There are countless blog posts about differentiation and standing out from your competitors. Rather than try to brush broad strokes about what I think schools should do differently, I think I’ll paint a different picture on this one.
Over the past two days I’ve been updating BlueFuego’s Social Web Research, which has exposed me on over 3,000 URLS for admissions, alumni, and .edu homepages of 1,000 university and college sites (400 sites to go!). I continue to see the same boring story again and again. So I decided to set up some advanced searches on common quotes and sayings that continue to pop up.
(And if you want prospective students to “Become a VIP“, there are 16,799 other URLs just like you.)
Are you really that different? Have you taken the time to look at your 10 most frequent cross-app schools to see what students see there? I’d venture to guess there are more than a few similarities. I think back to this blog post, Give Them More Than The Expected, and encourage you to look outside of the basic/expected product and give them the Wow Factor.
If you don’t use Twitter, this post will be largely irrelevant for you. For those who do tweet, I hope it provides insight to my perspective and is a learning opportunity for others.
If you have been unfollowed by me, please take the time to read this so you can better understand.
(Tweetdeck for iPhone = I hate it. And yeah, that guy creeping over my shoulder threw me off at the end…)
I thought it’d be helpful to explain how I use Twitter, so that you better understand how my usage of Twitter might differ from yours. I owe it to you and I want you to better understand me as a person and the motives behind my decision to cut back.
Late this summer, I was following around 750 people on Twitter, with about 2,500 people following me. (Overall, I’m a small fish in the Twitter pond.) If you’ve followed me for any amount of time, you know that I have never hoped or intended to follow back everyone who follows me. For me, it’s not feasible or beneficial to use Twitter in this manner. (Everyone views Twitter differently, and you are welcome to disagree with my view, but that’s what it is for me.)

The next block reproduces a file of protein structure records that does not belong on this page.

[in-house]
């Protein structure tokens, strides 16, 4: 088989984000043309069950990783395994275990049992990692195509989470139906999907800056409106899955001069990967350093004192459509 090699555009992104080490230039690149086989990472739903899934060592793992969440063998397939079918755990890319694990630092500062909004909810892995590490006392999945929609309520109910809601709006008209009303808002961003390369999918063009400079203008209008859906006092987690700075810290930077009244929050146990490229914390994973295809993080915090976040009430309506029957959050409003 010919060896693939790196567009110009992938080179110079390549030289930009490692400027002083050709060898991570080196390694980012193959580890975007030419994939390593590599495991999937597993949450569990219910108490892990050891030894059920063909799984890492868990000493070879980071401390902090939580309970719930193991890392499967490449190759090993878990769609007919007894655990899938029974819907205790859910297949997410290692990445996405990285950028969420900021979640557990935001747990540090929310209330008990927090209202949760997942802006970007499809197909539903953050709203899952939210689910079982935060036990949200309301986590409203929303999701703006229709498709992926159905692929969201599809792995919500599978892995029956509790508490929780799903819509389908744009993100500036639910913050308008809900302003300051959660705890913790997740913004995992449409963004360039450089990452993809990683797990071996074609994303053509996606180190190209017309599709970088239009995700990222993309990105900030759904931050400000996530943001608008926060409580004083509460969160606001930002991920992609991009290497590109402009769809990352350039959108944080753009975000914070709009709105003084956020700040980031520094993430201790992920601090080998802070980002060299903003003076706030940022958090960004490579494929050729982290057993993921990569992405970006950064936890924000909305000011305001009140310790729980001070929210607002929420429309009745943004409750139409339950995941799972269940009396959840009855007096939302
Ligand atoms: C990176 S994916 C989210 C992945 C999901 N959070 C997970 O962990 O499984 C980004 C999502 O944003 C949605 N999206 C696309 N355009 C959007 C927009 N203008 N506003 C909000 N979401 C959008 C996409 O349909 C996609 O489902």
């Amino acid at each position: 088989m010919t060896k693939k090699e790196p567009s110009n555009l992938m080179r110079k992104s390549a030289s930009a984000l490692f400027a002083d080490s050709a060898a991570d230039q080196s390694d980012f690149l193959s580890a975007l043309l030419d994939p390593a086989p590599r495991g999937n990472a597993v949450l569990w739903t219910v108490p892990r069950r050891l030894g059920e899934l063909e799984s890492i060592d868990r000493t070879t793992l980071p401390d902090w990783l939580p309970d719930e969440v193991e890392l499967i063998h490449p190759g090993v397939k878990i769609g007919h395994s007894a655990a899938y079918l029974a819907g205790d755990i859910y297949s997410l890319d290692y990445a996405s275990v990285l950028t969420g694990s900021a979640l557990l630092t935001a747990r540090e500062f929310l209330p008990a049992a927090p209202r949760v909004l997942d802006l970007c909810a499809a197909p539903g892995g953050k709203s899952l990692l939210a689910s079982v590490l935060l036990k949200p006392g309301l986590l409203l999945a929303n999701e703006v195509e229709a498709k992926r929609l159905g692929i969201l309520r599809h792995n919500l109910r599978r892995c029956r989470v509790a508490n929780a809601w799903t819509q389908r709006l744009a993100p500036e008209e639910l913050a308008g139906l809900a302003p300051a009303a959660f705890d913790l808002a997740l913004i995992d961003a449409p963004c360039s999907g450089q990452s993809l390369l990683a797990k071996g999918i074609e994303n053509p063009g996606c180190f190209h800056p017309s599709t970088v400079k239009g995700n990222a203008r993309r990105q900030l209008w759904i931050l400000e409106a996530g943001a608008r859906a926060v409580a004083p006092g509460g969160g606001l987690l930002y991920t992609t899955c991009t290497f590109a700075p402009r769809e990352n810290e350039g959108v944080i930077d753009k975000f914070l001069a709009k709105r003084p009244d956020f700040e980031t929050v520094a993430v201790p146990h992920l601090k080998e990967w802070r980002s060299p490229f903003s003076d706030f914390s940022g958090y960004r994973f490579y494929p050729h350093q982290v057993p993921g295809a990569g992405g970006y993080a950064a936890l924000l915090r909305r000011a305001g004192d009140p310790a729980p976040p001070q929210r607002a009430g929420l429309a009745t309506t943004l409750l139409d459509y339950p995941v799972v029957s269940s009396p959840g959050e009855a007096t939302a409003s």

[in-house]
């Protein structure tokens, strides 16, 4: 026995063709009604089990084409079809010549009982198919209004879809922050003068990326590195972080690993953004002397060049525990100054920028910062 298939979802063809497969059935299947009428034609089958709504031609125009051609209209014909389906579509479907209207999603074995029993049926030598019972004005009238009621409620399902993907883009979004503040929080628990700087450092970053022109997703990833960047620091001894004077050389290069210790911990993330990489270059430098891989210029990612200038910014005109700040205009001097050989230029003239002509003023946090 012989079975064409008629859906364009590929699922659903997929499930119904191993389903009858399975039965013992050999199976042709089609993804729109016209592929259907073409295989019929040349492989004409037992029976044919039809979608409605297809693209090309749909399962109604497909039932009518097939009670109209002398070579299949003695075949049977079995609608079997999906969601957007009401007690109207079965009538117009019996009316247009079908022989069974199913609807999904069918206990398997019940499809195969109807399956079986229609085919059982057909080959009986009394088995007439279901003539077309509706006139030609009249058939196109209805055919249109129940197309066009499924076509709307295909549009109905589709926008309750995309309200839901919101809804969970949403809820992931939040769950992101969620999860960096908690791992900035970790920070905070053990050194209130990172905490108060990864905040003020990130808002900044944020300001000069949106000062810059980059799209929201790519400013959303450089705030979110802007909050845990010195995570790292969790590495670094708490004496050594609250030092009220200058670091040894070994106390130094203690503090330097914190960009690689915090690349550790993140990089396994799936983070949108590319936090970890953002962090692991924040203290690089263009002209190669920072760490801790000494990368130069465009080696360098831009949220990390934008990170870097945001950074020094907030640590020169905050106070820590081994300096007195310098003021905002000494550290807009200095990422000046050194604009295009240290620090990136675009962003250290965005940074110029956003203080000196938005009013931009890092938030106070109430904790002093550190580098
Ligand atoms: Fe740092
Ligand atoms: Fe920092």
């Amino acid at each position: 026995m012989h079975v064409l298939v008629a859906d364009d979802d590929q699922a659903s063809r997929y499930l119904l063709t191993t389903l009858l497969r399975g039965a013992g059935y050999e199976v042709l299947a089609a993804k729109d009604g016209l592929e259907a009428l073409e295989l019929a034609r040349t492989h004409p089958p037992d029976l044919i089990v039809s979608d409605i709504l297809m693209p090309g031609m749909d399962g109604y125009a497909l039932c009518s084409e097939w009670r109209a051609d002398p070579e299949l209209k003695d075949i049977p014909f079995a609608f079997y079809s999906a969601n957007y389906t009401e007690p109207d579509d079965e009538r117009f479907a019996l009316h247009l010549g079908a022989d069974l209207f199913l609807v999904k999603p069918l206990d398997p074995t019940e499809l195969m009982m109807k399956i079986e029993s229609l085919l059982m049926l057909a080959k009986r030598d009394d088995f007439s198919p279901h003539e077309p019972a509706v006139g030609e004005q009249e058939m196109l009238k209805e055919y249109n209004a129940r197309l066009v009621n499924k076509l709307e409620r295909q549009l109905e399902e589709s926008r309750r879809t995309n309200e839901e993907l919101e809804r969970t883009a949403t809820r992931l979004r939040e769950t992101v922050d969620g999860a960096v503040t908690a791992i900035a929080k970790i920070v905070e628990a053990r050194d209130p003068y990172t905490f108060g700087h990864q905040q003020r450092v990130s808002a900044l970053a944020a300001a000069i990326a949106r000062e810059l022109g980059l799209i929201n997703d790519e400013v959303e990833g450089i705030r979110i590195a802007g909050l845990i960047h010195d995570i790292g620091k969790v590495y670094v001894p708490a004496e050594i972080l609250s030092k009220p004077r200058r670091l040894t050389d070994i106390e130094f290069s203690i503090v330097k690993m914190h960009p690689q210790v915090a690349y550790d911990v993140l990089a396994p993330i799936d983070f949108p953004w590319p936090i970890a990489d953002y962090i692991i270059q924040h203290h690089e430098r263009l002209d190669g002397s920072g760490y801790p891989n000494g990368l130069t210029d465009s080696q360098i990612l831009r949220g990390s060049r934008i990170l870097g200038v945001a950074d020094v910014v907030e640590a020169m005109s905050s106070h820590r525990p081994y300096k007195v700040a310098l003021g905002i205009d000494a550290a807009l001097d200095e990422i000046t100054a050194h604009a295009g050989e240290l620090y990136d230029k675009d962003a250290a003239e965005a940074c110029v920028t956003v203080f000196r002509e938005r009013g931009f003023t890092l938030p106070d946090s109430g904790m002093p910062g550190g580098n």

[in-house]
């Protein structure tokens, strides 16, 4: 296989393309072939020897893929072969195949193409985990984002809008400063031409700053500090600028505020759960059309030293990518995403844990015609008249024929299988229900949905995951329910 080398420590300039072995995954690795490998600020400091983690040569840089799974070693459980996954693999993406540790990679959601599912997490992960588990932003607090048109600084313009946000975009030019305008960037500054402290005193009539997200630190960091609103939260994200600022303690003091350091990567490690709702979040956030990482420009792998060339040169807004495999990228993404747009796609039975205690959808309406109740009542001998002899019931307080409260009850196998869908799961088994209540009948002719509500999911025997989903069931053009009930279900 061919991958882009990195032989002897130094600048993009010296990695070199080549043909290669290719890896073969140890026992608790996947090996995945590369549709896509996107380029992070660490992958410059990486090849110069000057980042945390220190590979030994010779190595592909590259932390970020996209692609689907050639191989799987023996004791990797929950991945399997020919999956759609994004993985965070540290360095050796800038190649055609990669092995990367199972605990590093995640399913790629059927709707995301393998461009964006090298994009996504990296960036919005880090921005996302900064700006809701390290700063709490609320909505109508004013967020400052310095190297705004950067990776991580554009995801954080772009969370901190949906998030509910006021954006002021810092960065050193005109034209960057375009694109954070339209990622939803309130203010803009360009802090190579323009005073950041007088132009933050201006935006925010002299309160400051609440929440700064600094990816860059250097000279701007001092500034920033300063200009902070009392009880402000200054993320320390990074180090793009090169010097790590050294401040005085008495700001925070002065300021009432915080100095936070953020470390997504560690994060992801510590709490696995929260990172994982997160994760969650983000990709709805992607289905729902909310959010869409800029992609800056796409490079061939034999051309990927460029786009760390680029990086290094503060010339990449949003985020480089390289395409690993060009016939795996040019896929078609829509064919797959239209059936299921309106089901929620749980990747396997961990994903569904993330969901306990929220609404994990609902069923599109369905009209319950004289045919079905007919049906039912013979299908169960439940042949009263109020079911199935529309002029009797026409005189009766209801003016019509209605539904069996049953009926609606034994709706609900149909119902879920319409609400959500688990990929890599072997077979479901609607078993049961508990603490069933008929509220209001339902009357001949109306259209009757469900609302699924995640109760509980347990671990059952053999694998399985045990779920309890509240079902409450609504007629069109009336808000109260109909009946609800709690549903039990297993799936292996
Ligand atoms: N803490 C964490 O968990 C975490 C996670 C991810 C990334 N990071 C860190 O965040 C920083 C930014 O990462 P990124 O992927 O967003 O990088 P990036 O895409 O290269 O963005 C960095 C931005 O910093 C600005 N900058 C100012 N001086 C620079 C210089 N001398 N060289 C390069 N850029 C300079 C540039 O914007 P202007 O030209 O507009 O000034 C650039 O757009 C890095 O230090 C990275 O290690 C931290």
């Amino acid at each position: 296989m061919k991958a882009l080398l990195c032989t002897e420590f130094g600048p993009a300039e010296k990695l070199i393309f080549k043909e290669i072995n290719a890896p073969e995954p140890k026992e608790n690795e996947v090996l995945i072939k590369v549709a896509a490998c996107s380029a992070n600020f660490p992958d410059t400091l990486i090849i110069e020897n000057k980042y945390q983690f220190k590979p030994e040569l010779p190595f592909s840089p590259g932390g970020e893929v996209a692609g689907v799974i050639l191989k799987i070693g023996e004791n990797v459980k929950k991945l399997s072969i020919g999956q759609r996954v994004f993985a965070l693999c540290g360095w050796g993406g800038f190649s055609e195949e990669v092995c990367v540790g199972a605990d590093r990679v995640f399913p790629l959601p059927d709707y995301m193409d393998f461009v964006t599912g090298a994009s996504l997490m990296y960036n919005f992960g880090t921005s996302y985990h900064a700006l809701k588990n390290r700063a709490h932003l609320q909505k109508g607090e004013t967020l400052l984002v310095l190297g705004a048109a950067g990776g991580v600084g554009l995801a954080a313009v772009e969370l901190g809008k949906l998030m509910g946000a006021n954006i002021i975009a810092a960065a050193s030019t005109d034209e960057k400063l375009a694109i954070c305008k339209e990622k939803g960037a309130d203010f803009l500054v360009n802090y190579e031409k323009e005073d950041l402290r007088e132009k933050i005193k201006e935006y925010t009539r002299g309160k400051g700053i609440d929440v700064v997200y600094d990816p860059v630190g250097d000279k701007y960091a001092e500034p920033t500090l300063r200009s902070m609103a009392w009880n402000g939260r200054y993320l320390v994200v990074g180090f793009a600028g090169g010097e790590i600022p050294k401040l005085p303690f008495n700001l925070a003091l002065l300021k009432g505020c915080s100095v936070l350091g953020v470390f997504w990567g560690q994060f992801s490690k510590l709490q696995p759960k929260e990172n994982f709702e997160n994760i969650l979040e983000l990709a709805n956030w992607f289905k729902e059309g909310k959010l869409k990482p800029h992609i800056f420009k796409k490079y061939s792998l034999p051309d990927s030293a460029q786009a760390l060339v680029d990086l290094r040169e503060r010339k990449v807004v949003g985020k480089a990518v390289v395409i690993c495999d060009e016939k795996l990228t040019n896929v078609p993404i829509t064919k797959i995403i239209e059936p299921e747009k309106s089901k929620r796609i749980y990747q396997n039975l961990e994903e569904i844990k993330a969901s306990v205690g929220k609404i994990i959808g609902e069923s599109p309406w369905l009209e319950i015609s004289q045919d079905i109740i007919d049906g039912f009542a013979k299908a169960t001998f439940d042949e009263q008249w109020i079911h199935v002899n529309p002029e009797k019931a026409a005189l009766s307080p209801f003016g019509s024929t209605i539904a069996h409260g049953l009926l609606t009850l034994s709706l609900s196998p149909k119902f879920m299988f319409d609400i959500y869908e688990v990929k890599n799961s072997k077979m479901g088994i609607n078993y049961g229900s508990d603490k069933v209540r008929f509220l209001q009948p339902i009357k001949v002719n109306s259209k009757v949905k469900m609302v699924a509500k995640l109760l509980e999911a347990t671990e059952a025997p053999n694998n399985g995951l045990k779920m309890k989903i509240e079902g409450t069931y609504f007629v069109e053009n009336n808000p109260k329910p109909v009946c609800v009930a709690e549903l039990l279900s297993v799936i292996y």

Twitter started to ruin my Facebook experience. I would see updates from someone on Twitter, then again on Facebook. I view Facebook as a more intimate relationship, so it made sense to me at the time to cut the cord on the Twitter side. Also, I was receiving these updates through the @BlueFuego account, which I monitor and filter through each day.
At the same time, I have made a conscious decision to cut back on using Twitter, as it cuts into things that are more important to me, such as time with family and putting food on the table.
How I Cut Back
I started systematically removed people, using a mixture of TweetStats.com, TwitterCounter.com, and FollowCost.com. Factors that weighed into my decisions were the volume of updates, the signal-to-noise ratio (your definition of this ratio will differ from mine), and the amount of conversations irrelevant to me or my interests. Not a single person was removed from my following list without a combination of these tools to decide. I did my downsizing in two waves, from 750 to around 400, and then down to 200 a month later. Looking back, that number could likely have been at 250 or so, as cutting people got harder towards the end of this process. And many of those last few are the ones whose feelings I have hurt. I should have known when to stop, but, again, if you know me you know that when I set a goal I reach it. 200 was the finish line for me.
During the this time I closely monitored my follower #’s and the amount of interactions I was having with people. For every single person, I was having the same amount of @replies and interactions with them as before, but I was able to follow Twitter better by not receiving as much noise.
Methods to ‘Following Everyone’ and Information Overload
Yes, there are MANY tools to help someone follow 50,000+ people if they wish. Tweetdeck, Seesmic, and other desktop-based tools allow a user to segment people into groups (not to be confused with Twitter Lists, which we’ll talk about in a bit.). I’m positive that every person reading this utilizes something like Tweetdeck.